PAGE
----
Letterman Digital Arts Center offers prime views of the Palace of Fine Arts.
Rob D. Brodman
RIGHT IN MY OWN BACKYARD
I've been running around the Presidio for years. Literally, along my favorite path, which leaves from Inspiration Point Overlook, dips through the trees past views of Alcatraz, and spits me out at historic Officer's Row. But with so much excitement lately, I decide to set aside my sneakers and spend a day exploring the park's more refined side.
I start at Perk Presidio Cafe, where I pick up a fair-trade latte and grab a bench by the pond at the Letterman Digital Arts Center, home to Lucasfilm. Sporty moms push baby joggers as film folks gossip nearby, but otherwise we've got the collegelike grassy campus to ourselves.
At the Thoreau Center ― one of the park's early trend-setting tenants housing more than 50 progressive organizations, including the all-organic Acre Café ― I wander into a narrow sunlit gallery filled with innovative artwork made with recycled materials.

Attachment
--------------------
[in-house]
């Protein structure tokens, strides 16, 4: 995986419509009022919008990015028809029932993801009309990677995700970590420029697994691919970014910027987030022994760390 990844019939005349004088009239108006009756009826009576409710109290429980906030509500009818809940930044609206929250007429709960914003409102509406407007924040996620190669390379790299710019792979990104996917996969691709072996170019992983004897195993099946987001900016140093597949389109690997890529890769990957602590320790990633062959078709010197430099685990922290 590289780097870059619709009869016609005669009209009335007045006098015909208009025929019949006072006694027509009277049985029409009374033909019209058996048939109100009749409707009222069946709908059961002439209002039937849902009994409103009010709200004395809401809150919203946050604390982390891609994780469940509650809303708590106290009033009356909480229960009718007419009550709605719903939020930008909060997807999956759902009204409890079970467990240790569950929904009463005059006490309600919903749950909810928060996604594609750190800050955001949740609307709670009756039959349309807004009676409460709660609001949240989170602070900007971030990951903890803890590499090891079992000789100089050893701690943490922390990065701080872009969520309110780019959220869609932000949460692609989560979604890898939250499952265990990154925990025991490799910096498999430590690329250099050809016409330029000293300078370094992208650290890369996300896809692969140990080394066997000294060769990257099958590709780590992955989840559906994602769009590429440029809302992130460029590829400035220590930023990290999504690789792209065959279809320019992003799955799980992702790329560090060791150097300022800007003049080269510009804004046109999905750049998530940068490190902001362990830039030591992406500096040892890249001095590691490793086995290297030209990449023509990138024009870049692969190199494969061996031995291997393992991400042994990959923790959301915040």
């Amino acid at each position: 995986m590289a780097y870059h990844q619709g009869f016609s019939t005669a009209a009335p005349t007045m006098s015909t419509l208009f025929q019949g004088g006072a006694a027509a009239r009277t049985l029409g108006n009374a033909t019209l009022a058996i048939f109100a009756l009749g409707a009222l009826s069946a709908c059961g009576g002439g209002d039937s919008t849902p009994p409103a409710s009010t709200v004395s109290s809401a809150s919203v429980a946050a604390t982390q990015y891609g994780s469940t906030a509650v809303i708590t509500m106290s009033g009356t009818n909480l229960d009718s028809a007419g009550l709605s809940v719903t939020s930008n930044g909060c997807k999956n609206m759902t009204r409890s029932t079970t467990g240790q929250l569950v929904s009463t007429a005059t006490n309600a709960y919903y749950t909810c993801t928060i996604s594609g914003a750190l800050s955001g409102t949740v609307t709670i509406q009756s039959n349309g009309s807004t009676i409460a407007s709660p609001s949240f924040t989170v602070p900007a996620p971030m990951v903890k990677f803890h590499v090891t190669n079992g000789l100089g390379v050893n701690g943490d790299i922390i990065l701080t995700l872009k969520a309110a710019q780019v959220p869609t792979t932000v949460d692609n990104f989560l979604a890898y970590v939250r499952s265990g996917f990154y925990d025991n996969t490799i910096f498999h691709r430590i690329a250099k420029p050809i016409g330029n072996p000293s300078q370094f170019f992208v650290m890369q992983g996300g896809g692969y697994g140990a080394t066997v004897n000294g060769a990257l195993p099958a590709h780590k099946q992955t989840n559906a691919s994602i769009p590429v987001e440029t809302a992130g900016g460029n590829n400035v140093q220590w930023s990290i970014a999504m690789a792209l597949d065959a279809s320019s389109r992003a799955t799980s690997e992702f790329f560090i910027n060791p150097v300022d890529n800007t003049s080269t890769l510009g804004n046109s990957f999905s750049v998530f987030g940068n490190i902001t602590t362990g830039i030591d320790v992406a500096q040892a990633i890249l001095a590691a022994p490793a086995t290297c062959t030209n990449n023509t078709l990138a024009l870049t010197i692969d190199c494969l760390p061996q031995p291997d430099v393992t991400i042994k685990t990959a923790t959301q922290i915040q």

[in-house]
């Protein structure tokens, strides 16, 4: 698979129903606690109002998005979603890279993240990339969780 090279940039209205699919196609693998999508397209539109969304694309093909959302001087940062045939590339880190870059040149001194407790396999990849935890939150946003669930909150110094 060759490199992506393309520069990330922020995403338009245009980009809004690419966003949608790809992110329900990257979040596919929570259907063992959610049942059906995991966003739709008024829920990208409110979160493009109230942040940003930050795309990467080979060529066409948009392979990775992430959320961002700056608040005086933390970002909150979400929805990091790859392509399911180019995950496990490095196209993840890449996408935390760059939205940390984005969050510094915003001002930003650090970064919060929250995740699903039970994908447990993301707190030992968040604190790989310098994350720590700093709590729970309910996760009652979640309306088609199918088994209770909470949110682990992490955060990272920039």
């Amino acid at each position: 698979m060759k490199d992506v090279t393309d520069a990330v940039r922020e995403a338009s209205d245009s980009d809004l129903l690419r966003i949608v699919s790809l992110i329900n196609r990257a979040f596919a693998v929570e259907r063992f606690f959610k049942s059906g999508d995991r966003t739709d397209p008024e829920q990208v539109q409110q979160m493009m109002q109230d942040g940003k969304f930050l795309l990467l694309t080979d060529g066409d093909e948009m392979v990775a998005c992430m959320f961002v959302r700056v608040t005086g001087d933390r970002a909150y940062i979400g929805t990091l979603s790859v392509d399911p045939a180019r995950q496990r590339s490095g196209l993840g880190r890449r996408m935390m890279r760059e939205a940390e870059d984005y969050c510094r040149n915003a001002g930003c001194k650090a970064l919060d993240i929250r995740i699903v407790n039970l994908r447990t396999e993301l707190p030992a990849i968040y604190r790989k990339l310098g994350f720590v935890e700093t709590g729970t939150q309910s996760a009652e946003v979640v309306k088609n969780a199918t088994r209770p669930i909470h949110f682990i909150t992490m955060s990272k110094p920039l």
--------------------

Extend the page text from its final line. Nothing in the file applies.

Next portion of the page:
For lunch I hit La Terrasse, a sleek French brasserie with a heated patio, bay view, and wood-fired pizzas. It's a far cry from the cavernous corporate restaurants common to most national parks.
SenSpa, an old ammunition warehouse turned Asian-style day spa, isn't something you see hiking around Yellowstone either. I lounge by the fire and treat myself to an expert Thai massage.
Inspired, I take the long way home. Faint drizzle hits my windshield. A foghorn sounds. Winding along Washington Boulevard, I spy a man bent on his knees by a curved stone wall, and pull over.
"Yesterday was blue skies," says Chris Stinehour, a professional letter carver who has apparently spent all week at Immigration Point Overlook, perched above the Pacific, engraving a quote in the granite. "I saw dolphins out there - without binoculars," he says with a smile. "Every few moments the water changes color: teal, turquoise, deep blue. Hawks have been circling above Baker Beach. Saw a coyote crossing too."
The foghorn sounds again. Wind howls. He returns to work, chiseling the very last letter of Woodrow Wilson's quote: "We opened the gates to all the world and said: 'Let all men who want to be free come to us and they will be welcome.' "
The Presidio's gates are open. All seven of them. Waiting for regulars ― and the rest of the world.